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Character Study: Sirius Black

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This is how I imagined Sirius looking around the events of Goblet of Fire.

When I first read Harry Potter and the Prisoner of Azkaban, I fell in love with Sirius Black. Literally. Let’s just say that books 5-7 were an emotionally turbulent time for me.

Since my husband and I are working our way through CinemaWins’ Harry Potter videos, I decided to go back and take a look at some parts of the series, beginning with my favorite character.

The first thing, I think, to say about Sirius, is that, like many figures in the Potterverse, he’s very gray. He was never a Death Eater, and he never bought into the ideology of pureblood-supremacy. He doesn’t even show that many signs of human-supremacy. (I know, I know… Kreacher…. but I don’t think that was necessarily speciesism. I think he just disliked that particular elf.)

The biggest blot on his character, and yes, it’s a doozy, is his prank on Snape. It was a horrible thing to do.

But I don’t think he was trying to kill Snape. If he’d really wanted to, he would have come up with a way that wouldn’t have involved making Lupin culpable. I think, like Lupin said, Sirius was just trying to scare Snape. As Padfoot, Sirius was strong and tough enough to keep Lupin in check and protect Wormtail. Maybe those adventures made him think Lupin’s wolf-state wasn’t as dangerous as it really was. We won’t ever know for sure, but that’s my theory. And from what we later see of Sirius, thinking things through and impulse control aren’t necessarily his strongest suits (like attacking the Fat Lady, which is much less excusable than his confronting of Pettigrew in the middle of a crowded Muggle street).

Also, since I’m on the subject, and not to victim blame, but… Snape. Snape. Severus. If one of the boys who is usually mean to you tells you to do something dangerous… maybe don’t do that thing! It’s kind of like reading the incantation off the scroll in the creepy tomb, or something. Coincidentally… Sirius’ darkest moment might mark the beginning of James Potter cleaning up his act. Think about it. Snape’s Worst Memory takes place in their fifth year; James saves Snape from Lupin in their sixth year. James deflates his head enough to start dating Lily in their seventh year. Hell.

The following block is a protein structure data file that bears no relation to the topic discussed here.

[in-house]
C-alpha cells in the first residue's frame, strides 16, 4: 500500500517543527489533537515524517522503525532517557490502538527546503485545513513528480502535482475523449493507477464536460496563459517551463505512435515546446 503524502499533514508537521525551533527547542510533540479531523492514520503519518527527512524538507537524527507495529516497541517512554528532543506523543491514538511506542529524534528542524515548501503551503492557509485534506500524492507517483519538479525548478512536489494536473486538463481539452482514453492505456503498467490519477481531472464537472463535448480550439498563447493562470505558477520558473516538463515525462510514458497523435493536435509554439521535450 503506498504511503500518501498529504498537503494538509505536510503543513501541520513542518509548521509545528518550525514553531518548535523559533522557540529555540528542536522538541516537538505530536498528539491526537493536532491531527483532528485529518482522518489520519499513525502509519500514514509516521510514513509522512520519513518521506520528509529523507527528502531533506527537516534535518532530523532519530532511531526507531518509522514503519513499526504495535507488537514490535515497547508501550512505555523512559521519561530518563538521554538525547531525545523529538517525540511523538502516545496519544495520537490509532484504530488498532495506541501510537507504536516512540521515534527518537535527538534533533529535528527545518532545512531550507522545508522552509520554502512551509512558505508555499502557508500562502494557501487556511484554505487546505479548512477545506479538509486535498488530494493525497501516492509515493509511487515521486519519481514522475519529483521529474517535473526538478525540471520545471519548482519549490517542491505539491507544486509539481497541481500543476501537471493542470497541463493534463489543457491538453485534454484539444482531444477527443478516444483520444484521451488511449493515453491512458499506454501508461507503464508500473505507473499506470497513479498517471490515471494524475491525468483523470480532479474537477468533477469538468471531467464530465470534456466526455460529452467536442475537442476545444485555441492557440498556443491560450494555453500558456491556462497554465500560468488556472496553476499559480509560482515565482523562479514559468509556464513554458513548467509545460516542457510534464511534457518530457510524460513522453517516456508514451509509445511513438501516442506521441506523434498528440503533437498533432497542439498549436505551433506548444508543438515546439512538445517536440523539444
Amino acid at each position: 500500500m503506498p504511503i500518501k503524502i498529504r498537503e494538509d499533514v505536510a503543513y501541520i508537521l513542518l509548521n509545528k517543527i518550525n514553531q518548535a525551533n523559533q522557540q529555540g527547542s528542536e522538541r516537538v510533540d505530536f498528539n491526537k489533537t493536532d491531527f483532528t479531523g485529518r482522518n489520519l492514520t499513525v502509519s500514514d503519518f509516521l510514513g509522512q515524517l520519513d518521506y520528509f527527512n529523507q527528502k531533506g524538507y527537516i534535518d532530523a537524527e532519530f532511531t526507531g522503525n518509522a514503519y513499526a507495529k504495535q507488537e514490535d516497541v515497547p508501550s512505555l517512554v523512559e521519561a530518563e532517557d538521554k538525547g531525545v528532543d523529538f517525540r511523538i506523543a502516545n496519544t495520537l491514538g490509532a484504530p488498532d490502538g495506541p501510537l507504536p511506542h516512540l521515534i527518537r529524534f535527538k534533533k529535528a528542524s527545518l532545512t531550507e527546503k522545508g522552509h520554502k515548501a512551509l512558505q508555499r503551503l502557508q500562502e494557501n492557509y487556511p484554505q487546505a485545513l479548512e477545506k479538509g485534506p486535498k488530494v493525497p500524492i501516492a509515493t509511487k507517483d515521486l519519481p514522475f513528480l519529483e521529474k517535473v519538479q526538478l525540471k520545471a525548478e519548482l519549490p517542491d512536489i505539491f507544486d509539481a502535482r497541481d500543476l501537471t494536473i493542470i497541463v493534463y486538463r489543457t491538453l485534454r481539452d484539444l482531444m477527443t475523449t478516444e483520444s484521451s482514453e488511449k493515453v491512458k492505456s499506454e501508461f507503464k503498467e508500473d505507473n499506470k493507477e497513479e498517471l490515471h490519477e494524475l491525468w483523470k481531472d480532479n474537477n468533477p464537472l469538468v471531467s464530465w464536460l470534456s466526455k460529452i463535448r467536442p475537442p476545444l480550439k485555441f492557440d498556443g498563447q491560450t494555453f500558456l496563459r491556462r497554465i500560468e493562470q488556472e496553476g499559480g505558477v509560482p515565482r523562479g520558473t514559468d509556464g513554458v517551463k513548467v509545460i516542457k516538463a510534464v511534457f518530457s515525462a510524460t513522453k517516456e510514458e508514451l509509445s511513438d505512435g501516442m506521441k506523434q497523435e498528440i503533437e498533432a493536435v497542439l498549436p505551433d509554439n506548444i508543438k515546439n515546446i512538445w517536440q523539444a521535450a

Anyway… let’s talk about Sirius’ pedigree. Given the sheer number of genocidal maniacs in the Black family tree, I think it’s safe to say that there was some kind of mental illness running, no, galloping, through the lineage, made worse by in-breeding, and sadly, there is no wizarding psychiatry. His parents wanted him to be Death Eater, after all, and were thrilled when his brother joined up. (And even though Regulus turned out to be a surprise white-sheep, what Regulus did to Kreacher is still incredibly unethical. Even though he had the noblest of intentions.)

Back to Sirius… given the family history, and the fact that he was locked up in Azkaban for thirteen years, it’s probably nothing short of a miracle that he’s only slightly unhinged in Book 3. Who could keep all of their sanity in that situation? Even though he does fly off the handle and stab the Fat Lady, break Ron’s leg, and stalk Harry, the amount of control he shows in later books is nothing short of heroic.

Even in the midst of developing an implied drinking problem, he doesn’t slug Fred Weasley when Fred lashes out while they’re waiting for news of Arthur Weasley after Nagini’s attack in Harry Potter and the Order of the Phoenix. He also doesn’t just not hit Fred, he doesn’t do anything violent. He doesn’t break a glass to calm himself down first, he just takes a few seconds to collect himself and declares that everyone in the room needs a drink. That shows real growth. Book 3 Sirius probably couldn’t have done that.

On a similar note, I hear that the fact that movie Sirius punches Lucius Malfoy instead of hexing him is criticized, but that’s totally in character. Also, just from a layperson’s perspective, if you’re mad enough, it might be more satisfying to use physical force instead of magic sometimes. And I don’t really like movie Sirius all that much. Gary Oldman is a fine actor, but I think Michael Wincott would have been a better choice. I always pictured Sirius as sounding like him. But they nailed that part of his character.

I don’t blame Gary Oldman for being upset that his character was getting killed off, especially after barely knowing freedom. But he died finally out of the dungeon that was Grimmauld Place, and in the thrill of battle. It’s oddly fitting, even though I really wish he’d been able to stick around, and not just because of my pubescent infatuation.

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